Becoming a Rising Star in International Arbitration by ArbitralWomen and CIArb (East Asia Branch) in celebration of International Women’s Day 2019
Reporter: Carolina Carlstedt, Bryan Cave Leighton Paisner
Bright and early on International Women’s Day 2019, Hong Kong’s female arbitration community gathered at the HKIAC to listen to a panel of esteemed practitioners speak about effective business development and raising your profile in the industry.
The panel consisted of Chiann Bao, an independent arbitrator from Arbitration Chambers, Sarah Grimmer, Secretary General of HKIAC, May Tai, Managing Partner (Greater China) of Herbert Smith Freehills, and Mary Thomson, barrister and independent arbitrator from Pacific Chambers and Chair of CIArb (East Asia Branch). The panel was moderated by Eliza Jiang of Fangda Partners.
The panel discussion kicked off with a debate around exactly what business development means and why it is important. Mary Thomson distilled it for us all: as an arbitrator or lawyer, you need to persuade clients and parties to engage you, which \you achieve by honing your personal brand. Ultimately, legal services are a business and the key to success for an individual is to have excellent technical and soft skills. She urged all young practitioners to soak up as many of these soft skills as possible, by undergoing in-house training, writing articles and newsletters.
Sarah Grimmer gave us three top tips for raising our profile: (1) do your work excellently; (2) speak at events and write articles; and (3) get involved in industry task forces or projects. The rest of the panel agreed – the most important thing is to do your job well, as that gives you the confidence for everything else. If you get involved with a project or a committee, ensure that you are active and that you have a voice. May Tai also stressed the importance of quality over quantity: don’t get involved in too many projects, do less but do it well. Sarah Grimmer explained that there are many ways in which you can build your brand if you are working for an institution, for instance by presenting to law firms and organisations. Mary Thomson noted that it is a bit more difficult for barristers, given that they do not have the benefit of in-house training or the corporate support often available in law firms. Nevertheless, there are many opportunities, including doing CPD training for solicitors (something which is always welcomed).
So how do we get our first committee membership or speaking slot? The panel recommended starting small: do internal case updates and training sessions to find your feet. Then try to move on to client seminars, by which point you will be more than ready for your first speaking slot. Another way to build your confidence is to be the junior to a senior counsel in an arbitration hearing. Once you have secured your speaking slot, prepare it well. In terms of committee membership, keep applying for one of the smaller committees until you get a slot. Once you are on board, do a good job and you may get co-opted onto the main committee.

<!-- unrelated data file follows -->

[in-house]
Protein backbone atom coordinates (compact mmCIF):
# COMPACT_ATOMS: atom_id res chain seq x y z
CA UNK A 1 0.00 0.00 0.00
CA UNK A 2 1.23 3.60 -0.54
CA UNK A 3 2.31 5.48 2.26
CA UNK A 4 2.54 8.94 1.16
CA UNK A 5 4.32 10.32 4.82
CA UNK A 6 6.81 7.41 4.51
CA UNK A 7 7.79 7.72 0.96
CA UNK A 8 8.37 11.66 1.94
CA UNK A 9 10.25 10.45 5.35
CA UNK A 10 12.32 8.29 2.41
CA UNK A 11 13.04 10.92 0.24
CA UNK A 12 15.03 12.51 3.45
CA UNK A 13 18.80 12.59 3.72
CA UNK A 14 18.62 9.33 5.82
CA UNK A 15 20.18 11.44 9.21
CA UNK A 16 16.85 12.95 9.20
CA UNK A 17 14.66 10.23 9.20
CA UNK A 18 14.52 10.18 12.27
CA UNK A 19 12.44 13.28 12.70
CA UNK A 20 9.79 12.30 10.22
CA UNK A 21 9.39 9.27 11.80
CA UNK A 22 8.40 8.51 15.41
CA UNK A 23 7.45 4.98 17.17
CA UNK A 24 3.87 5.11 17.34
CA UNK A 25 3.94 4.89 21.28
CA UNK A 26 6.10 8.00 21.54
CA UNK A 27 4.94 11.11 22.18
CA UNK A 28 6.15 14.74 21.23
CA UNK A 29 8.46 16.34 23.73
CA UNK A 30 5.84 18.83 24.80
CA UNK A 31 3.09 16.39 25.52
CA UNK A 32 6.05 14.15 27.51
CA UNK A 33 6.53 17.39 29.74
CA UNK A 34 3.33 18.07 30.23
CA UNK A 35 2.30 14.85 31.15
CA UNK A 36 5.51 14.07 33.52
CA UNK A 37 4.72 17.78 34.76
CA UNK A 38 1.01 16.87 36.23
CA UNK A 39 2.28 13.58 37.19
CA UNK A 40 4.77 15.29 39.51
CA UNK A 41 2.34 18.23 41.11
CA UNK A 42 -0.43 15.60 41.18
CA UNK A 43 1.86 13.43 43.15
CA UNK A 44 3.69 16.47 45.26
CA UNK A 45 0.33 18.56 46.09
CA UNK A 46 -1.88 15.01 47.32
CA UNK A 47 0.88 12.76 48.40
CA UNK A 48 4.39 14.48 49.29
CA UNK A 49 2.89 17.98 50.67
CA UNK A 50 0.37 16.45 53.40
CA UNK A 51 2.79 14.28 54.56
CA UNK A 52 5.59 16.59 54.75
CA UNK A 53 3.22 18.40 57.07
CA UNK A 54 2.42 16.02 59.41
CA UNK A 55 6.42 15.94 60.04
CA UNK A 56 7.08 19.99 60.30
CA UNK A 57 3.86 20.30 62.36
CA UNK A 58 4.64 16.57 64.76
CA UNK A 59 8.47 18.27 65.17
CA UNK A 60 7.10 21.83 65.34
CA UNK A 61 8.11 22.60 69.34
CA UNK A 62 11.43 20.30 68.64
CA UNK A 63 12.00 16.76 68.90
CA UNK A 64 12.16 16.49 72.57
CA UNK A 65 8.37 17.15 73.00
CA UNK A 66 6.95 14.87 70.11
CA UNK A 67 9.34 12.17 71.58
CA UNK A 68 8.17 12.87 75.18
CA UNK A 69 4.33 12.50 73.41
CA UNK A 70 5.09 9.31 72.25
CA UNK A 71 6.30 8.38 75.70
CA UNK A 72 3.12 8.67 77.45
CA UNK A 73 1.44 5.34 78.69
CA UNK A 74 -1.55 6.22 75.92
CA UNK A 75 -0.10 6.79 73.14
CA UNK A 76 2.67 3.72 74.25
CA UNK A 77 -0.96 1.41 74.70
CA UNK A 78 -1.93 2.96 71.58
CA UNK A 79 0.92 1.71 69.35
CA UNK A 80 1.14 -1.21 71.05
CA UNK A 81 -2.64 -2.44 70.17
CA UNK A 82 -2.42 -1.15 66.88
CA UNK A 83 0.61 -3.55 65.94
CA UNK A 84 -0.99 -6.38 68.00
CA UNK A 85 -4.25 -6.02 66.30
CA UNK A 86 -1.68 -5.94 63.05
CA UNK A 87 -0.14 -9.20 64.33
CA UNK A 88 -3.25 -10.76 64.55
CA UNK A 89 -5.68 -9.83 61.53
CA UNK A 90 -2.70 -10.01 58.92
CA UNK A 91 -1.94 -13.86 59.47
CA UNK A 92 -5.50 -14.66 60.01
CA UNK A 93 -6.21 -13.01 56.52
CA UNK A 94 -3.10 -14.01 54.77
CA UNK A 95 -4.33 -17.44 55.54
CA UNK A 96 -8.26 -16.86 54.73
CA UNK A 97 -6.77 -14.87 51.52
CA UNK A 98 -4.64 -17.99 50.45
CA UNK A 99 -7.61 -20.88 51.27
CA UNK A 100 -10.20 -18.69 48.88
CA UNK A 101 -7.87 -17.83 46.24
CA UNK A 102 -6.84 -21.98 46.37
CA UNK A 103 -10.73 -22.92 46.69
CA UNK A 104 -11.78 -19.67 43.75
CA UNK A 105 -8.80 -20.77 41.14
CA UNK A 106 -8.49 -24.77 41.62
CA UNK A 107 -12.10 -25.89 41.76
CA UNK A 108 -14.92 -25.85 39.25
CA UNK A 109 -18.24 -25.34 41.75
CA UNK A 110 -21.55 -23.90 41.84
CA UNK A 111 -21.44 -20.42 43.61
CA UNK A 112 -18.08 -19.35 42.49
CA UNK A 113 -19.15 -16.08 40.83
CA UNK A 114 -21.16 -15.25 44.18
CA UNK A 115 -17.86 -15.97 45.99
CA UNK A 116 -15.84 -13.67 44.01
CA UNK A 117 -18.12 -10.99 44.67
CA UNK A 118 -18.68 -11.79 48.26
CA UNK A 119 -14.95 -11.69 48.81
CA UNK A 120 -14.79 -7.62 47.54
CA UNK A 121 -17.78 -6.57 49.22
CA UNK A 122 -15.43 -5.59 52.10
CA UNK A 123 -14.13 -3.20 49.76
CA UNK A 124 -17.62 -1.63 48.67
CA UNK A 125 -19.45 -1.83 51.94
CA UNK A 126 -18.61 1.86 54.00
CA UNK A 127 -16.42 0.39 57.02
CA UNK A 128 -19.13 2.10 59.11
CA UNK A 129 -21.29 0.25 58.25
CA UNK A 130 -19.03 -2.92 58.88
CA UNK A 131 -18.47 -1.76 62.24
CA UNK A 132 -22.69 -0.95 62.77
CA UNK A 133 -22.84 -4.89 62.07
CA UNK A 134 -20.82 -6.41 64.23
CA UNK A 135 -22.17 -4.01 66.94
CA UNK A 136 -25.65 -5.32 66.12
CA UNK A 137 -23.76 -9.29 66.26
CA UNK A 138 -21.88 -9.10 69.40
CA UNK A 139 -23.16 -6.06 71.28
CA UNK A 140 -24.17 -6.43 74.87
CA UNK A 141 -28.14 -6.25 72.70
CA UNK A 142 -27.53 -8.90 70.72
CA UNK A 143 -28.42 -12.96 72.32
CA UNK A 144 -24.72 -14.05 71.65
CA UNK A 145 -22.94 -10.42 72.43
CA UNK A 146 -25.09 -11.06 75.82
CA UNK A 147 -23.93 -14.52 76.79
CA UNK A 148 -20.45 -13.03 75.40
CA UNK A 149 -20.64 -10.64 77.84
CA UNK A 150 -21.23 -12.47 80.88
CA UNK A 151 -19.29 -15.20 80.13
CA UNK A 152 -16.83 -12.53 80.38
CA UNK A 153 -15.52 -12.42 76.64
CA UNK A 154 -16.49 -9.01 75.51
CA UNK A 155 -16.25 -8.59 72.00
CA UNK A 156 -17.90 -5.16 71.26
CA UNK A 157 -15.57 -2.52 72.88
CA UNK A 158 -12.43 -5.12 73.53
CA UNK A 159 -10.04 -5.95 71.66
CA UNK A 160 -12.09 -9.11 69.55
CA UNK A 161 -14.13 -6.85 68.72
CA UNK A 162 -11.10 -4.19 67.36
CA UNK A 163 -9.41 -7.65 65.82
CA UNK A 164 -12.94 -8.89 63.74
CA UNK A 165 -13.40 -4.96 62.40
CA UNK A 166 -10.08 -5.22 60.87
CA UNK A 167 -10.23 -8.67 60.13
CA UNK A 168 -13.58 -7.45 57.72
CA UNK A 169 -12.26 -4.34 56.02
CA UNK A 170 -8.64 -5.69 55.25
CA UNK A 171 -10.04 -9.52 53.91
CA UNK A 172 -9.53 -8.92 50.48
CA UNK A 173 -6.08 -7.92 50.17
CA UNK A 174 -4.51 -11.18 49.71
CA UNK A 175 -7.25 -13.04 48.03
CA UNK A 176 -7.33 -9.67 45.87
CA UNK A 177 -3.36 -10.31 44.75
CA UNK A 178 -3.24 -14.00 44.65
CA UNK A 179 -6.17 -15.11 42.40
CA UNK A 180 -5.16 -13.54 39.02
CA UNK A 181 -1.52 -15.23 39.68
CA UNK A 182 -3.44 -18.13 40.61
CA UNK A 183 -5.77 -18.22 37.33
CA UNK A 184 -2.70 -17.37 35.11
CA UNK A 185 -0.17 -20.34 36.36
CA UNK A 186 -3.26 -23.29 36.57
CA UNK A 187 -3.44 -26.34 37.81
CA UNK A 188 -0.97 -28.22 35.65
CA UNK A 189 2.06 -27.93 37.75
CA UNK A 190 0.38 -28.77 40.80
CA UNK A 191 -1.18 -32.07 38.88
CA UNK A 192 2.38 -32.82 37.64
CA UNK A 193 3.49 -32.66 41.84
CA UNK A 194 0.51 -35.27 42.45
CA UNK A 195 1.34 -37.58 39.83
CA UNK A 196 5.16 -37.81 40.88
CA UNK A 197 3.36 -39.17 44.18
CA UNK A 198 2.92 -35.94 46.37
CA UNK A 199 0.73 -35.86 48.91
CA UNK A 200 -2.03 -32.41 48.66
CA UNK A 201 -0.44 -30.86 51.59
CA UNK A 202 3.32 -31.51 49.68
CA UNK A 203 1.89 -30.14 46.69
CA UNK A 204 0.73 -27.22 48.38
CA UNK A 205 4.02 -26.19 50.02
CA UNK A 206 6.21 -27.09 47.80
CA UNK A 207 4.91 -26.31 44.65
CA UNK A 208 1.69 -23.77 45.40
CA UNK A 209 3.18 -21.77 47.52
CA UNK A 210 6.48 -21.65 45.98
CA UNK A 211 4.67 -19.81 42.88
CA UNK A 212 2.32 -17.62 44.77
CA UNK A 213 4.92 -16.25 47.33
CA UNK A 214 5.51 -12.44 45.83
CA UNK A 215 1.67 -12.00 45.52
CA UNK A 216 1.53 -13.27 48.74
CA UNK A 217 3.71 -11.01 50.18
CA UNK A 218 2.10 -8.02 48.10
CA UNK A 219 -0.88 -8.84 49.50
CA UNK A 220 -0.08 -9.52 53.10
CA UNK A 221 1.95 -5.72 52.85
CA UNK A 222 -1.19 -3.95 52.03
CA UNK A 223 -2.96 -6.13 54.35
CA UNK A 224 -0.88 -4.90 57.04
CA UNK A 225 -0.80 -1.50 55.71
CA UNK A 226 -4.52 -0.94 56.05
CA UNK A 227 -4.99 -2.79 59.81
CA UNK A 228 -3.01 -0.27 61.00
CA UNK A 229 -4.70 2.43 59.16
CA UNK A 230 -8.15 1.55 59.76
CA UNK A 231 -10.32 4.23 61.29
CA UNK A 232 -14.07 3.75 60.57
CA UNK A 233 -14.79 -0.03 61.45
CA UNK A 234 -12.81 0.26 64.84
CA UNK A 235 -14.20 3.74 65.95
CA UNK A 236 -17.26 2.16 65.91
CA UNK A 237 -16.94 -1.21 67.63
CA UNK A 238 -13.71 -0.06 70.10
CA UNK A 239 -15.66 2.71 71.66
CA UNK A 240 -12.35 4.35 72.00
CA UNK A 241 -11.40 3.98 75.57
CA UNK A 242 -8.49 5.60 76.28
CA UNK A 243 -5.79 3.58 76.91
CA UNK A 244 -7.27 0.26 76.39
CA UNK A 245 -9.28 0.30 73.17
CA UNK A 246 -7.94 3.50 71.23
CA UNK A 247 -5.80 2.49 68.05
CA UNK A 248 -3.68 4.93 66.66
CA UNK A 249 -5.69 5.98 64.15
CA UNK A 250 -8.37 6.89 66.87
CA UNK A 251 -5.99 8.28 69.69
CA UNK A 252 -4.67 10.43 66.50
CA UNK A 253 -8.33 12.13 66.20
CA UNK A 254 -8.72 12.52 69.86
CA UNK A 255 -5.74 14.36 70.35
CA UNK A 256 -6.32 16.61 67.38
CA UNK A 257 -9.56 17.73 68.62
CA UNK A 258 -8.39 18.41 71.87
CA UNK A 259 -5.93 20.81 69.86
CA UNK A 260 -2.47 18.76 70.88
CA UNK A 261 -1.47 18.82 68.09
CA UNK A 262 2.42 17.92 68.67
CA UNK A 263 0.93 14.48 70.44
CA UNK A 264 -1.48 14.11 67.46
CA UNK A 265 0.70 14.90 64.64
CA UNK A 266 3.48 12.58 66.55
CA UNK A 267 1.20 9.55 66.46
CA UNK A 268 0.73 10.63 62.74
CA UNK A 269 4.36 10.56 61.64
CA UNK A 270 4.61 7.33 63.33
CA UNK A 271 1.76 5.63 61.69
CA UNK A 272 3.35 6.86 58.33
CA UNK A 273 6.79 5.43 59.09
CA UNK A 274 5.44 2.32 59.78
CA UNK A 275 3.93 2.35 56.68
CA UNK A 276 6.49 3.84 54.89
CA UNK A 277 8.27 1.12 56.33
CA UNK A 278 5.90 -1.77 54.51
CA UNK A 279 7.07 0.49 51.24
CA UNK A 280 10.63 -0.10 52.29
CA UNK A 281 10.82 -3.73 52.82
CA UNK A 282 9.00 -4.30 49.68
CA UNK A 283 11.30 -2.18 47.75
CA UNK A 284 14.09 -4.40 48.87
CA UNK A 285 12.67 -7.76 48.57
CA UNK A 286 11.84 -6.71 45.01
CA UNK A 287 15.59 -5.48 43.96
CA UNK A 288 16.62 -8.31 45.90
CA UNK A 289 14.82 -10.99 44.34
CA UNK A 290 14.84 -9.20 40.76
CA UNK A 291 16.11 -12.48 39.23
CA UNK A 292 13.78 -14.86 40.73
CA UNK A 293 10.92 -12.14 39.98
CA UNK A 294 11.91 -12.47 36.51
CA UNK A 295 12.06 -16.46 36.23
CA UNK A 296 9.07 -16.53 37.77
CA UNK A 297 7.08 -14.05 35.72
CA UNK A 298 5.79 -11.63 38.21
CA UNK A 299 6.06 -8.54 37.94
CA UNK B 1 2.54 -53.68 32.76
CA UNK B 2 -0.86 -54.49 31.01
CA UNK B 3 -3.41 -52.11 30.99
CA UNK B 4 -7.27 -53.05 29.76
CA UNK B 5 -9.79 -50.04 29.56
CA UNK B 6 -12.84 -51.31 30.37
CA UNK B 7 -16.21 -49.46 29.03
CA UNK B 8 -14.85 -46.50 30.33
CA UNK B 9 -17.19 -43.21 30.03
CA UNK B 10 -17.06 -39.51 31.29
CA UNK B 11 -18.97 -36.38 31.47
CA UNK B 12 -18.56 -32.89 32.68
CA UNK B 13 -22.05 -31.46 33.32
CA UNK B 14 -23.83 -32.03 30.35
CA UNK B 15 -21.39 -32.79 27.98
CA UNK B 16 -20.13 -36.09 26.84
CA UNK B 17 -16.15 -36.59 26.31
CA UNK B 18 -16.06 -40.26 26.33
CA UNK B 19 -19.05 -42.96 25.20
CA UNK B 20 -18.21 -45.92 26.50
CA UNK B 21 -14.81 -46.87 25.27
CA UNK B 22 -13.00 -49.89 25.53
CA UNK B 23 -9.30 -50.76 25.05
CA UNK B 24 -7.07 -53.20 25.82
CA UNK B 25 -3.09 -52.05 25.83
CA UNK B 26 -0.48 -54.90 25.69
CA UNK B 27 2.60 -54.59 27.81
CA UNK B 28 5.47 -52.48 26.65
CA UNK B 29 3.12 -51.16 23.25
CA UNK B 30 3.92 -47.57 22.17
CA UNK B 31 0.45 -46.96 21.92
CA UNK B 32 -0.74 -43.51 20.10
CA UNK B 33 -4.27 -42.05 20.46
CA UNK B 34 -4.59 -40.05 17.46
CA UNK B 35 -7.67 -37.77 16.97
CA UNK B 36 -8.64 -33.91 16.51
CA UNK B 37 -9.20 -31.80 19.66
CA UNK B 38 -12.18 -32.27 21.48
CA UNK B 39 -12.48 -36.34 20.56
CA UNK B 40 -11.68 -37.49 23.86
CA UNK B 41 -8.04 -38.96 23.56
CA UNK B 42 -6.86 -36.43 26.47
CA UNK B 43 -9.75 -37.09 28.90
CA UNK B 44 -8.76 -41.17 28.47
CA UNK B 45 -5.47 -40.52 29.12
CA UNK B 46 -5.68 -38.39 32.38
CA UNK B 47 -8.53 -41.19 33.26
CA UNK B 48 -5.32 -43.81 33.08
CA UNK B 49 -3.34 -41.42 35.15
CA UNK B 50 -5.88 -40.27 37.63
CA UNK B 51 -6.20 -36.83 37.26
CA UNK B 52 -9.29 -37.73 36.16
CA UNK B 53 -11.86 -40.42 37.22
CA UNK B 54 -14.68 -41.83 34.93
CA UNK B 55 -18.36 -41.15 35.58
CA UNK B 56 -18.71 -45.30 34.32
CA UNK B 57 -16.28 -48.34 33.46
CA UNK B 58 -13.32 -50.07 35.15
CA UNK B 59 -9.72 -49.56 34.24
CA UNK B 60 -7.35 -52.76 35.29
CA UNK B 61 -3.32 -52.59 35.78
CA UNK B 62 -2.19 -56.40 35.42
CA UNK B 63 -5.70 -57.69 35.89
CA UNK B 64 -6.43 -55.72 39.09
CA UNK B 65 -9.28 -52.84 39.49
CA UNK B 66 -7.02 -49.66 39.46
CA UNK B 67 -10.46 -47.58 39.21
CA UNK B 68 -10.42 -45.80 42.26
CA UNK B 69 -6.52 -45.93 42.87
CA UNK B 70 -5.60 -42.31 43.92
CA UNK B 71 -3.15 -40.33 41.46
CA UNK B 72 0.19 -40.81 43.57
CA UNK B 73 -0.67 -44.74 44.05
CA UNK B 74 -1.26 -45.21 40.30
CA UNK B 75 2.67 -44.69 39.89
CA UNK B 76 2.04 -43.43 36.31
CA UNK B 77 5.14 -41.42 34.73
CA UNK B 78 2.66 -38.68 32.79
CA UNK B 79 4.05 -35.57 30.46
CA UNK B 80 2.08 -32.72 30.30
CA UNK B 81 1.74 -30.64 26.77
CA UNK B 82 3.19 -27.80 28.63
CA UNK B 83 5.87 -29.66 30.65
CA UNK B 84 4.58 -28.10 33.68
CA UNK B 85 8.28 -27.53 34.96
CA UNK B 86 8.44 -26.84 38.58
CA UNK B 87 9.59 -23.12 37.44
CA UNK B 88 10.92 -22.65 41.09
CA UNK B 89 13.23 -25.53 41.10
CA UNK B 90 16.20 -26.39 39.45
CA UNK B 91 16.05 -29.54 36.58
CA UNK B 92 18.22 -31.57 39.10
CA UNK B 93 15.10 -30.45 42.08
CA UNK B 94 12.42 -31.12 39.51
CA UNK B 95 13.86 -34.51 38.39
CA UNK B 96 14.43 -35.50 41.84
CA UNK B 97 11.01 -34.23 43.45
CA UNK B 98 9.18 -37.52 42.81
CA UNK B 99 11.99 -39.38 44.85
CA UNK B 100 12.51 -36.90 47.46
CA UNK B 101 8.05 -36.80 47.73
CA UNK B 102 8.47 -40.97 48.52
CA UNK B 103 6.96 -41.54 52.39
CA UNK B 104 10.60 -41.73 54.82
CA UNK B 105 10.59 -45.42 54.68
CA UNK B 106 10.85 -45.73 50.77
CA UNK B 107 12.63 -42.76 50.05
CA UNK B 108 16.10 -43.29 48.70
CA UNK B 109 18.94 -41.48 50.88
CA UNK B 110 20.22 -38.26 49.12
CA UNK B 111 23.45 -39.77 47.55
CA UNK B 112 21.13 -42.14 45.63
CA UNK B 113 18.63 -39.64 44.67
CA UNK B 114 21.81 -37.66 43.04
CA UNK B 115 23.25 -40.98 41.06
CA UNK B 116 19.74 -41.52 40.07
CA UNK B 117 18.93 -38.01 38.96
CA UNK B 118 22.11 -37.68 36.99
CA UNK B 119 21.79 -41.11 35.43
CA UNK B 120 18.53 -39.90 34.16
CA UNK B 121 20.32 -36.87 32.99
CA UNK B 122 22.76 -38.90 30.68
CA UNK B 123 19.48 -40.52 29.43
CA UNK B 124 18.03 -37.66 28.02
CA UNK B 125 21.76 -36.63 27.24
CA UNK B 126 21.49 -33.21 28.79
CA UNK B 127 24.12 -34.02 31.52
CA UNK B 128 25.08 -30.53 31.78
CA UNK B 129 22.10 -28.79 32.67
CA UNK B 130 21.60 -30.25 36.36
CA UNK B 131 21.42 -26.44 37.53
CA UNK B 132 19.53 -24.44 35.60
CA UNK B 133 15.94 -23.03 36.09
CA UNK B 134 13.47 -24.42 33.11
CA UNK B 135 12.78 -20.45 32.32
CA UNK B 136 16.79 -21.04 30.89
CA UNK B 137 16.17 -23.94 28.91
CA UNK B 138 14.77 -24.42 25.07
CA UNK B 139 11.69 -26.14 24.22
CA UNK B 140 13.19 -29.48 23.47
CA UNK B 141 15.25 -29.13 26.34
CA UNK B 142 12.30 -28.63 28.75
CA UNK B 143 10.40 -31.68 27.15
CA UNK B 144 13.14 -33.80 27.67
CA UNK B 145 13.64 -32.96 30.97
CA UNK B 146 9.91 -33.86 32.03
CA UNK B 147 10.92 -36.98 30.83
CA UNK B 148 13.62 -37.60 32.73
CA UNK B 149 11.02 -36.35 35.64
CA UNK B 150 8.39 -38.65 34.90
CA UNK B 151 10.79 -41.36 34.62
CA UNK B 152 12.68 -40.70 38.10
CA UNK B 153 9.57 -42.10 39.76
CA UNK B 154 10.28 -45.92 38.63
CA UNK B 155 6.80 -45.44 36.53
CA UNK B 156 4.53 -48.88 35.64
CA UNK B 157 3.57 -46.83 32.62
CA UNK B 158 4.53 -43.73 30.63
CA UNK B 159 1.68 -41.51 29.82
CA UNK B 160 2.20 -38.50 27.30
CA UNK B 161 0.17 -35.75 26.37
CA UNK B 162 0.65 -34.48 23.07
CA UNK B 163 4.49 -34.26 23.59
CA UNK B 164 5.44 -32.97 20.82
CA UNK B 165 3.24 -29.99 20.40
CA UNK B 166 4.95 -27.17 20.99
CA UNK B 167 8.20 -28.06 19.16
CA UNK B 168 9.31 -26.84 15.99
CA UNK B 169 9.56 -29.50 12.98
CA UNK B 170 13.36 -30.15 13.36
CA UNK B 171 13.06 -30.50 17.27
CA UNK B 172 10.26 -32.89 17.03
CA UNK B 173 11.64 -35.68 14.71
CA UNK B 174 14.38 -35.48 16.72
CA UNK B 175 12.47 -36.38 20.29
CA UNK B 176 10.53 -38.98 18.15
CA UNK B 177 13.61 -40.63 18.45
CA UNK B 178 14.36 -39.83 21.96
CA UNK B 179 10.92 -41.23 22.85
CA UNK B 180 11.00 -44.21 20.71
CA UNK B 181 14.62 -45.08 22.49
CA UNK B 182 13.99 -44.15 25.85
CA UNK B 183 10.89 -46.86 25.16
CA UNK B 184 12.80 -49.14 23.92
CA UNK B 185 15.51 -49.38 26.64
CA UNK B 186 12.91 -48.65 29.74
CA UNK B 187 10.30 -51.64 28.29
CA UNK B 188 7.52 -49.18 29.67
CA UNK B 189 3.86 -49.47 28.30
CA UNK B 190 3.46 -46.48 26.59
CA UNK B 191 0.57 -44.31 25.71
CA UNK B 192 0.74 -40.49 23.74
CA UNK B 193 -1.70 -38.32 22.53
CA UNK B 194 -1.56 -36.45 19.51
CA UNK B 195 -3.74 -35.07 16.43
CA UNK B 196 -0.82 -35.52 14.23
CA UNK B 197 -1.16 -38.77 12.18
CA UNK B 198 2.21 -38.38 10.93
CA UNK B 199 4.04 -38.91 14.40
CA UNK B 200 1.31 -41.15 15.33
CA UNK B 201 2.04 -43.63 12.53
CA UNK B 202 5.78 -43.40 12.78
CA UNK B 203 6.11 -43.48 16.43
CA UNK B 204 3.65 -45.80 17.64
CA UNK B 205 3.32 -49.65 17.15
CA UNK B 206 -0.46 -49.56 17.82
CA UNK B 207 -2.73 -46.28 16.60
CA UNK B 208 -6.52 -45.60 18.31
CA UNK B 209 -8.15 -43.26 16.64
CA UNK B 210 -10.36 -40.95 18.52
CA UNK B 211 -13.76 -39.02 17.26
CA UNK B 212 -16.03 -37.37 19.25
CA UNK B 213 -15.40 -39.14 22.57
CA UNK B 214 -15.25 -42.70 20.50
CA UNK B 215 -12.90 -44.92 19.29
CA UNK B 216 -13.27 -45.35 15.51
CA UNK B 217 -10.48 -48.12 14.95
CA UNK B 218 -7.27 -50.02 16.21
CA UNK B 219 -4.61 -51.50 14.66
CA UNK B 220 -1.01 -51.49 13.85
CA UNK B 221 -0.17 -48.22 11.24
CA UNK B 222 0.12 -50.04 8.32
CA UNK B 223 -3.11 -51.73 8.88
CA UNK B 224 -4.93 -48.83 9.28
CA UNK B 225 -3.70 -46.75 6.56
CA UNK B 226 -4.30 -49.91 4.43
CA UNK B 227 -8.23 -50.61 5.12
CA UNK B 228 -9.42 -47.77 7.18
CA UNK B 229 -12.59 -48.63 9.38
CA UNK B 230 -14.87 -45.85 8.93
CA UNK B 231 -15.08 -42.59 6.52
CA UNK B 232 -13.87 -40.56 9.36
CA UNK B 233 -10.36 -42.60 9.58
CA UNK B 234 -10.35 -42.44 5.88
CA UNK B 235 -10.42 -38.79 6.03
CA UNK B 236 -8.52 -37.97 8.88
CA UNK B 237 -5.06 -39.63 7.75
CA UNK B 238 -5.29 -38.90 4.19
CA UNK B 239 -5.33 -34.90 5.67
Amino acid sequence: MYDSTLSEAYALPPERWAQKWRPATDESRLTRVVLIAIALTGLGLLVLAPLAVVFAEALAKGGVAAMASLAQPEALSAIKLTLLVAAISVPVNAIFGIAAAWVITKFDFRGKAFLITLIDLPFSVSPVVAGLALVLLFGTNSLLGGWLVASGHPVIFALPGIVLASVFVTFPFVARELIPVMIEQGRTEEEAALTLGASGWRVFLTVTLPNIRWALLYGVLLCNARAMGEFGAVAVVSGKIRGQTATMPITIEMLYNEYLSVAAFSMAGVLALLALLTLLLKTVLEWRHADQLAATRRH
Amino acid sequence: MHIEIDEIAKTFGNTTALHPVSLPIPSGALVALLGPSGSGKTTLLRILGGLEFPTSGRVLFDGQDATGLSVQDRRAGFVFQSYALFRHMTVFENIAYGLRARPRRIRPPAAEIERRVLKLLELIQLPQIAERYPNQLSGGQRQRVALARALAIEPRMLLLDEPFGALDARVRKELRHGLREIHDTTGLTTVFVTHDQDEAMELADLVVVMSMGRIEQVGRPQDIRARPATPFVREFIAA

May Tai’s top tips for speaking events were to (1) take them extremely seriously; (2) make sure your presentation is excellent because it demonstrates your calibre, your intellect and your values. In short, you need to come across as someone with whom others want to work.
The panel also provided their top DOs and DON’Ts for speaking events. These were: (1) DO know your audience and pitch your presentation accordingly; (2) DO know your co-panellists and your moderator; (3) DO be culturally sensitive; (4) DON’T put too much on your slides; (5) DO make your talk interactive and interesting as people have a very short concentration span (6) DON’T use technology without trialling it first.
So we have secured our committee membership or our speaking event, but how do we know that our efforts are working? May Tai felt that, with a speaking event, people vote with their feet. If people come up to you after your presentation, it means the presentation was good. If you do not get any interaction at all, your presentation may have been too simple or too technical. Adjust it for your next one.
The panel went on to discuss the directories and whether they are a good metric for your BD efforts. The consensus was that they can be useful, especially for clients that are from another jurisdiction or unfamiliar with the industry. However, they are not the be-all and end-all. Speak to your BD team (if you have one) and work with them to get you included in the rankings.
The session wrapped up with questions from the audience and plenty of further debate. All in all, it was a wonderful session with candid speakers who were brimming with practical tips. We were all left inspired and full of ideas that were brewing as we hurried off to our respective offices and chambers to take on the day.